Innate Host Defense and Inflammation - Inserm U874  


  HEADDr CHIGNARD Michel / chignard@pasteur.fr
  MEMBERSBALLOY Viviane / BARBIER Diane / BOUTILLON Florence/ Dr DIF Fariel / Dr LE GOFFIC Ronan / Dr POTHLICHET Julien / RAOUST Eloïse / RAYMOND Benoît / Pr SALLENAVE Jean-Michel / Dr SI-TAHAR Mustapha / TATTERMUCH Sonja / Dr TOUQUI Lhousseine / Dr WU Zhongzeng


  Annual Report

Introduction. The lung is the site of various infectious diseases for which mechanisms of innate defense and inflammation play a major role. Chronic obstructive pulmonary disease (COPD), cystic fibrosis (CF) and different acute infectious pneumonias from bacterial, fungal or viral origins, are typical lung pathologies. The induction of innate defense is a beneficial process but its exacerbation may lead to a pathologic inflammatory status. Therefore, the aim of our research is to contribute to the qualitative and quantitative understanding of the mechanisms involved in these diseases, which would allow to target the events enhancing innate immunity without exacerbating the inflammatory process, or to down-regulate inflammation without compromising innate defense.

Role of Toll-like receptors (TLR) in fungal and bacterial infections. TLR recognize specific conserved molecular patterns expressed by microorganisms and trigger an innate immune response. We specifically studied the role of those receptors in the defense against microorganisms such as the opportunistic fungus Aspergillus fumigatus, and the Gram- bacteria Pseudomonas aeruginosa. Although it has been reported thatA. fumigatusinduces innate responses in vivothrough TLR2 (our own data in collaboration with the Unité des Aspergillus), TLR4 and MyD88, we recently observed that respiratory epithelial cells (REC) activated by A. fumigatusin vitroproduced IL-8 independently from these pathways. Besides, we looked also at the susceptibility of mice to P. aeruginosaacute lung infection and observed using TLR2 or TLR4 deficient mice and mutant bacteria lacking expression of flagellin, that either TLR4 or TLR5 redundantly defend the lung from P. aeruginosainfection.

Molecular mechanisms involved in innate immune response to influenza A virus (IAV) infection. IAV is the etiological agent of a contagious acute respiratory disease. We have recently shown that the sensing of IAV by human REC depends on TLR3, which primarily regulates a pro-inflammatory response and on the RNA helicase RIG-I (but not MDA-5), which mediates both an antiviral signaling and a pro-inflammatory response.Interestingly, although IAV-associated lethality is likely due to an excessive host inflammatory response, the negative feedback mechanisms aimed to regulate such response are unknown. Accordingly, we investigated the role of the eight “suppressor of cytokine signaling” (SOCS) regulatory proteins in IAV-triggered cytokine expression in REC. Using distinct molecular approaches (qRT-PCR, RNA interference, transient SOCS over-expression), we found the critical role of SOCS1 and SOCS3 as negative regulators of IAV-mediated lung mucosal innate immune response. Besides, we also focused on the mechanisms of IAV entry into cells. This process is considered to be triggered by host cellular trypsin-type proteases, which proteolytically activate the viral surface hemagglutinin (HA). We undertook studies to (i) characterize the cellular proteases involved in the maturation of HA in the infected host and (ii) analyze theeffect of anti-proteases in vivo usingan adenovirus(Ad)-mediated gene transfer strategy as well as transgenic mice. Altogether, these studies may constitute a key step towards the identification of new targets for the treatment of IAV infections.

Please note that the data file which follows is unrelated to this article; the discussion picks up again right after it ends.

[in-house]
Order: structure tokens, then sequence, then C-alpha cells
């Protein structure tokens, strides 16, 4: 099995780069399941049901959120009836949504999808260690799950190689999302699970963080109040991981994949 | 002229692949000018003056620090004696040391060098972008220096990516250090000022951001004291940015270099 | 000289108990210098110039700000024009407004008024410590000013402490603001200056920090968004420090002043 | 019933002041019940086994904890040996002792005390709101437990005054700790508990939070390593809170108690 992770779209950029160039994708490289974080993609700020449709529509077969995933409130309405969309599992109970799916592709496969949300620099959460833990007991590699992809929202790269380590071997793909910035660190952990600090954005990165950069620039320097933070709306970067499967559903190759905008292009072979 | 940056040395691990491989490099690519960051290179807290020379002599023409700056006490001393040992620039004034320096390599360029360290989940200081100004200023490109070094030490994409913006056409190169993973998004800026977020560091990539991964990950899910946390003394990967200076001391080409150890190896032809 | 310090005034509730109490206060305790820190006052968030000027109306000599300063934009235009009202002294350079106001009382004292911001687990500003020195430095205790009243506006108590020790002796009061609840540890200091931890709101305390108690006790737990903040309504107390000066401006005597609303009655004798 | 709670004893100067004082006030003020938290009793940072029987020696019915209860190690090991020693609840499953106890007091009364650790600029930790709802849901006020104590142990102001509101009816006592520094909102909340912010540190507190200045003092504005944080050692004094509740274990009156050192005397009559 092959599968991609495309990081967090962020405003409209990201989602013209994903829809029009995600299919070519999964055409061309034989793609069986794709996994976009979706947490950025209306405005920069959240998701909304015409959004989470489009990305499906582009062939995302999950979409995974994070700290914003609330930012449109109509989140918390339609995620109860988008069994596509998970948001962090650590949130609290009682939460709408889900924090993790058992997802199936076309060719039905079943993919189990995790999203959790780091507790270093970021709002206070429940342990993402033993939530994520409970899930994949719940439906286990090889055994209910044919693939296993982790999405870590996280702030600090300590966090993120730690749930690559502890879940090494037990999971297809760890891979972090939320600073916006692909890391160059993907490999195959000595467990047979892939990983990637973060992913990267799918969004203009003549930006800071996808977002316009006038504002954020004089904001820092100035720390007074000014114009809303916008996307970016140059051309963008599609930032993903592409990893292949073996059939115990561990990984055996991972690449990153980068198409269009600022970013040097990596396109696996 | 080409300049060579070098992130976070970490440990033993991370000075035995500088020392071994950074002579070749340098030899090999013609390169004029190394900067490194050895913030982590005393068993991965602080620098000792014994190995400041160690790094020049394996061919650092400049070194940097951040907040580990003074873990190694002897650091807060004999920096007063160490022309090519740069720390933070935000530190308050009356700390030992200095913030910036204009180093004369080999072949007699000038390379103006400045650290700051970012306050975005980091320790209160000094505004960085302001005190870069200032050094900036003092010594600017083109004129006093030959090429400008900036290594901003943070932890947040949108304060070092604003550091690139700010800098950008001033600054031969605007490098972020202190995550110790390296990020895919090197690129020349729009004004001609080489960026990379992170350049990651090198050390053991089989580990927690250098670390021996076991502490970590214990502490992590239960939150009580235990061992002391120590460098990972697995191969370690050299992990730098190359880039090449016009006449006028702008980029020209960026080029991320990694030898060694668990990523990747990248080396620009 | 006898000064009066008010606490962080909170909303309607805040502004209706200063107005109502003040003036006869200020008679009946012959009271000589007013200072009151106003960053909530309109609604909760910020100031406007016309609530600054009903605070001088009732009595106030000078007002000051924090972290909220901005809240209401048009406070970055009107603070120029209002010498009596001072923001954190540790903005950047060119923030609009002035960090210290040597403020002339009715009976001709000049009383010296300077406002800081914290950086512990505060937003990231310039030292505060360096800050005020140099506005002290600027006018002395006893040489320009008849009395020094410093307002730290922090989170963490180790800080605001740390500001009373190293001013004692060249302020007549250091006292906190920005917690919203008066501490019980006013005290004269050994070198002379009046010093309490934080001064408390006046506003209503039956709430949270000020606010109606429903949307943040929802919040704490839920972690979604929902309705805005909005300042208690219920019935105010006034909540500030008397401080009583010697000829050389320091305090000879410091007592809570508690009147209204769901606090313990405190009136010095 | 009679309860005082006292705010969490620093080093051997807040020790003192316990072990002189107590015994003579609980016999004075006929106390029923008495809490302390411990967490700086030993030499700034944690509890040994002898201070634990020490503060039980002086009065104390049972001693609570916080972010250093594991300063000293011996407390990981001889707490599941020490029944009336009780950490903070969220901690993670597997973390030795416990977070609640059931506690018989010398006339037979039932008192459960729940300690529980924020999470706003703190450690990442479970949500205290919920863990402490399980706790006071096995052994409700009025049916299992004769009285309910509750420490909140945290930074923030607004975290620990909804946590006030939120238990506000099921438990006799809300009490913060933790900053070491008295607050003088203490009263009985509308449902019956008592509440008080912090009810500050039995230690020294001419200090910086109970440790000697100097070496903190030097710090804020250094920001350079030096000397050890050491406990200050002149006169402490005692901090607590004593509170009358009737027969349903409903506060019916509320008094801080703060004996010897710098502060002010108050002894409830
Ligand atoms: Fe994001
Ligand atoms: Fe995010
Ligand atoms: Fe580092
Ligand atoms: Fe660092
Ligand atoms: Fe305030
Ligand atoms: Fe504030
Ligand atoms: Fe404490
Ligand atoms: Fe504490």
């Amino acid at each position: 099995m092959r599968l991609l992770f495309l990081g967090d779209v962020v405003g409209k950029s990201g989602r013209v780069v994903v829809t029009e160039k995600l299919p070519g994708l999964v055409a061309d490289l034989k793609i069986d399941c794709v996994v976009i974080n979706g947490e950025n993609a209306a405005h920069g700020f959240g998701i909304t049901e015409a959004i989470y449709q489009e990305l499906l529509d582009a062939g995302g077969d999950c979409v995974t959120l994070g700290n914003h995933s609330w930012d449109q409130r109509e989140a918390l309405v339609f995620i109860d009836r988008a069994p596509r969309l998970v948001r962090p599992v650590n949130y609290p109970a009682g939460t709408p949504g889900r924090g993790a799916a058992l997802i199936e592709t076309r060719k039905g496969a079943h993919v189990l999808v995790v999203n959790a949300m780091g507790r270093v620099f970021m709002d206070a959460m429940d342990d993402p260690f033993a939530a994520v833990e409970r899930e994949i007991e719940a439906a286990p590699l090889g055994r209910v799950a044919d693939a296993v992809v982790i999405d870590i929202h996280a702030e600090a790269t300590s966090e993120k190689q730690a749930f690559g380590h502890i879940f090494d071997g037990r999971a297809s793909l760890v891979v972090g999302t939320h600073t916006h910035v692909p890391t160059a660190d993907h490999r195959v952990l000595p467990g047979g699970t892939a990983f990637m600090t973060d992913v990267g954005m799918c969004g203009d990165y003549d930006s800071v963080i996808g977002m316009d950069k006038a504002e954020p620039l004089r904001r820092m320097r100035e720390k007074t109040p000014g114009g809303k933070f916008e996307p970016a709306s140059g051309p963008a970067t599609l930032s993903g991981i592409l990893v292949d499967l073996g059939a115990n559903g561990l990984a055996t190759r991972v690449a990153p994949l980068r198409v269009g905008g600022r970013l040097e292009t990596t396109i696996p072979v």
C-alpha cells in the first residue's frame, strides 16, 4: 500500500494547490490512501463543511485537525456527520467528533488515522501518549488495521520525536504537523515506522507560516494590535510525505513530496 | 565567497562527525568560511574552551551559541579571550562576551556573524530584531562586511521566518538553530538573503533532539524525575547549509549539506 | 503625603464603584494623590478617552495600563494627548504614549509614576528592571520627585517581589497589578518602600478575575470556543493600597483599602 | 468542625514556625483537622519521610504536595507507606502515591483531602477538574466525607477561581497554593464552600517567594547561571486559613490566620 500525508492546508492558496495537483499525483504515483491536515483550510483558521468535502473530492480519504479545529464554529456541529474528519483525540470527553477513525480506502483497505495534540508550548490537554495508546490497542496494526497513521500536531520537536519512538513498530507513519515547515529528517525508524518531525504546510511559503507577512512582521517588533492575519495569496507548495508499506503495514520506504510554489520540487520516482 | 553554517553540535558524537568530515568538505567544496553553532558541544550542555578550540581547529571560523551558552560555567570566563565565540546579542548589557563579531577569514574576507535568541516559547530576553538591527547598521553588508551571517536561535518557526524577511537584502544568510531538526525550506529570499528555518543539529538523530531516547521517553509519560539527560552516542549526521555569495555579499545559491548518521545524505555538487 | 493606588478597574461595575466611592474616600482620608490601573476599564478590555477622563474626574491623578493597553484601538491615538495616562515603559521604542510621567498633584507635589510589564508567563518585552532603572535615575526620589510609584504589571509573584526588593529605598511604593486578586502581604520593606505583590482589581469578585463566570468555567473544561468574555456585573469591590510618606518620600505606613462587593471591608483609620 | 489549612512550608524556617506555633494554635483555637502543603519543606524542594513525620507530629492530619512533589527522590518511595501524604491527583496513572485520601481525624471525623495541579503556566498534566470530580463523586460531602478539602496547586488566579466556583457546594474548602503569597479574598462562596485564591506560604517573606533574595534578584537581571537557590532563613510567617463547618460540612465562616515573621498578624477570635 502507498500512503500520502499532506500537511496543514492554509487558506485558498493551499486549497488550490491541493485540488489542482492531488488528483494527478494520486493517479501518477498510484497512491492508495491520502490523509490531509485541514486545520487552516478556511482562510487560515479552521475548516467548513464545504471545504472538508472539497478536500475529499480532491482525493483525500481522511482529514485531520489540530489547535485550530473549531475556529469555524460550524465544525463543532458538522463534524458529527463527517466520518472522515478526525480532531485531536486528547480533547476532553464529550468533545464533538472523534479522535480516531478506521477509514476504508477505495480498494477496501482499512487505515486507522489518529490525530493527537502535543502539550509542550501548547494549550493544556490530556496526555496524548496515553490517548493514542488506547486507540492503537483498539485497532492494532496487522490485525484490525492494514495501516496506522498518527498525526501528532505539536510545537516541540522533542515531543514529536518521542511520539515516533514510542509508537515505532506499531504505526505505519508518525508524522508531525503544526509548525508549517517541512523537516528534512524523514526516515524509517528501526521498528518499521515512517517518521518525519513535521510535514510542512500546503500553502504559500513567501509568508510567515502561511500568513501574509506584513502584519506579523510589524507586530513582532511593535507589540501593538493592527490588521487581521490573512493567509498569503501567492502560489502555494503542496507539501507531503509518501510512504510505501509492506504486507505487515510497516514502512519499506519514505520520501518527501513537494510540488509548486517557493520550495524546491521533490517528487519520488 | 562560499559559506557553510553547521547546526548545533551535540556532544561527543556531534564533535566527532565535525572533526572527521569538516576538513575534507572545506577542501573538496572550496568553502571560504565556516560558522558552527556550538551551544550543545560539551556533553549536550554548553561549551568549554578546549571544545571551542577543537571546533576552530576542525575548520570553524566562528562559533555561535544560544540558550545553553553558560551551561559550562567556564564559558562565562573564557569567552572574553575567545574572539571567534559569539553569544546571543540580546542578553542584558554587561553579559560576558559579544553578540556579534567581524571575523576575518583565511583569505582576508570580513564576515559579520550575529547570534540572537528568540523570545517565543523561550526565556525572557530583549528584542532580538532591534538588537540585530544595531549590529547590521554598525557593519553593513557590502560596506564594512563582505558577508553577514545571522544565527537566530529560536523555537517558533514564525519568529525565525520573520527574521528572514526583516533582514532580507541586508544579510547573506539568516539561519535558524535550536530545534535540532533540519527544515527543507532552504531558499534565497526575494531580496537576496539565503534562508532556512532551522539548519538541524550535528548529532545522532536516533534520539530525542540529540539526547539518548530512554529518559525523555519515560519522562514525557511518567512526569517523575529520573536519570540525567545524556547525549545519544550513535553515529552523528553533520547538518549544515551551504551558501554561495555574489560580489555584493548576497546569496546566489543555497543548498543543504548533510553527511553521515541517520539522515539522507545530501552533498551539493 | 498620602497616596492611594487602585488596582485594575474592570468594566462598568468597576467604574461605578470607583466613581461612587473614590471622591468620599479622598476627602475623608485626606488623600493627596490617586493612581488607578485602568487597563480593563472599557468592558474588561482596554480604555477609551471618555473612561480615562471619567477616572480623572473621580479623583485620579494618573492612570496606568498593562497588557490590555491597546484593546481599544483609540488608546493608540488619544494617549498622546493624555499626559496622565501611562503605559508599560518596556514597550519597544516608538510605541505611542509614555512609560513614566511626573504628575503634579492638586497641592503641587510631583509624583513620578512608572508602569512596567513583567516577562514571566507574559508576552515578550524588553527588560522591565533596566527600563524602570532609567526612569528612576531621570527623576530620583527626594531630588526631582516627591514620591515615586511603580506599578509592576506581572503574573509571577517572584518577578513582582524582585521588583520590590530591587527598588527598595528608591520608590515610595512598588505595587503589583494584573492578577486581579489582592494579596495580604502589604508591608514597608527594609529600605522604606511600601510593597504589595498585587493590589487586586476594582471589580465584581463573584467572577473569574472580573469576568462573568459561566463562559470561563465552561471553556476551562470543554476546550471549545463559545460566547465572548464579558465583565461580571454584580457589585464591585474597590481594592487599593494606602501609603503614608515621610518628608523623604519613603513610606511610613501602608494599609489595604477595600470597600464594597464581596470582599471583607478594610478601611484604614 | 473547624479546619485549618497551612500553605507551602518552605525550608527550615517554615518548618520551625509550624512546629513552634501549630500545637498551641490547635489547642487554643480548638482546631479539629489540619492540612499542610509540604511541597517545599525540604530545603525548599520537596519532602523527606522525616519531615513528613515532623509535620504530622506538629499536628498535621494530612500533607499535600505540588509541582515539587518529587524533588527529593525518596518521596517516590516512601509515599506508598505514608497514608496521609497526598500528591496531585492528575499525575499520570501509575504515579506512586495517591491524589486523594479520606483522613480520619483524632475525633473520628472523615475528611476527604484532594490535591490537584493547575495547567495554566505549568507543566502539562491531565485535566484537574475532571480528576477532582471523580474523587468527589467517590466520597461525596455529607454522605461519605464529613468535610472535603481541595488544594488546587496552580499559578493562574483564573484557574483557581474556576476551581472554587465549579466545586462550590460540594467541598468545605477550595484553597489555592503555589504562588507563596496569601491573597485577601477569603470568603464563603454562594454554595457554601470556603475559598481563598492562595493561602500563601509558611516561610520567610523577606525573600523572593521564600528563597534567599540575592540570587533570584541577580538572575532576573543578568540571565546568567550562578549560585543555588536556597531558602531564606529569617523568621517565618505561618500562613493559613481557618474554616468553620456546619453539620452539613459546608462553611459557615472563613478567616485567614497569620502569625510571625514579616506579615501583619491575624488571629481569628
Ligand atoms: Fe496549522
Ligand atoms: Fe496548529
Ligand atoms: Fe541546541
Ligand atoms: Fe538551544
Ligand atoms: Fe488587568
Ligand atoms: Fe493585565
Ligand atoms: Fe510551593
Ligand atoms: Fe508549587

Mechanisms of regulation and roles of phospholipases A2. Pulmonary infection by Bacillus anthracis, the agent of anthrax, is the most life-threatening form of this disease causing near 100 % mortality in absence of therapy. Infection can occur either accidentally or as a potential consequence of a terrorism threat.We have shown that alveolar macrophages (AMs) produce an enzyme named phospholipase A2-IIA (sPLA2-IIA) that plays a key role in innate defense against B. anthracis. We recently showed that B. anthracisstimulates the synthesis of sPLA2-IIA by AMs, this stimulation being counterbalanced by the inhibitory effect of the edema toxin produced by germinated spores and bacilli of B. anthracis. Our study suggests that inhibition of sPLA2-IIA synthesis by the edema toxin is a mechanism by which B. anthraciscan escape innate host defense. These pioneering data provide new molecular targets for future intervention against this deadly pathogen.

Keywords: Innate immunity, Lung, Infection

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  Publications

Raymond B, Leduc D, Ravaux L, Goffic RL, Candela T, Raymondjean M, Goossens PL, Touqui L. Edema Toxin Impairs Anthracidal Phospholipase A2 Expression by Alveolar Macrophages. PLoS Pathog. 2007;3:e187

Le Goffic R, Pothlichet J, Vitour D, Fujita T, Meurs E, Chignard M, Si-Tahar M. Cutting Edge: Influenza A virus activates TLR3-dependent inflammatory and RIG-I-dependent antiviral responses in human lung epithelial cells. J Immunol. 2007;178:3368-72.

Roghanian A, Drost EM, MacNee W, Howie SE, Sallenave JM. Inflammatory lung secretions inhibit dendritic cell maturation and function via neutrophil elastase. Am J Respir Crit Care Med. 2006;174:1189-98.

Ramphal R, Balloy V, Huerre M, Si-Tahar M, Chignard M. TLRs 2 and 4 are not involved in hypersusceptibility to acute Pseudomonas aeruginosa lung infections. J Immunol. 2005;175:3927-34.

Balloy V, Si-Tahar M, Takeuchi O, Philippe B, Nahori MA, Tanguy M, Huerre M, Akira S, Latgé JP, Chignard M. Involvement of toll-like receptor 2 in experimental invasive pulmonary aspergillosis. Infect Immun. 2005;73:5420-5.





Activity Reports 2007 - Institut Pasteur
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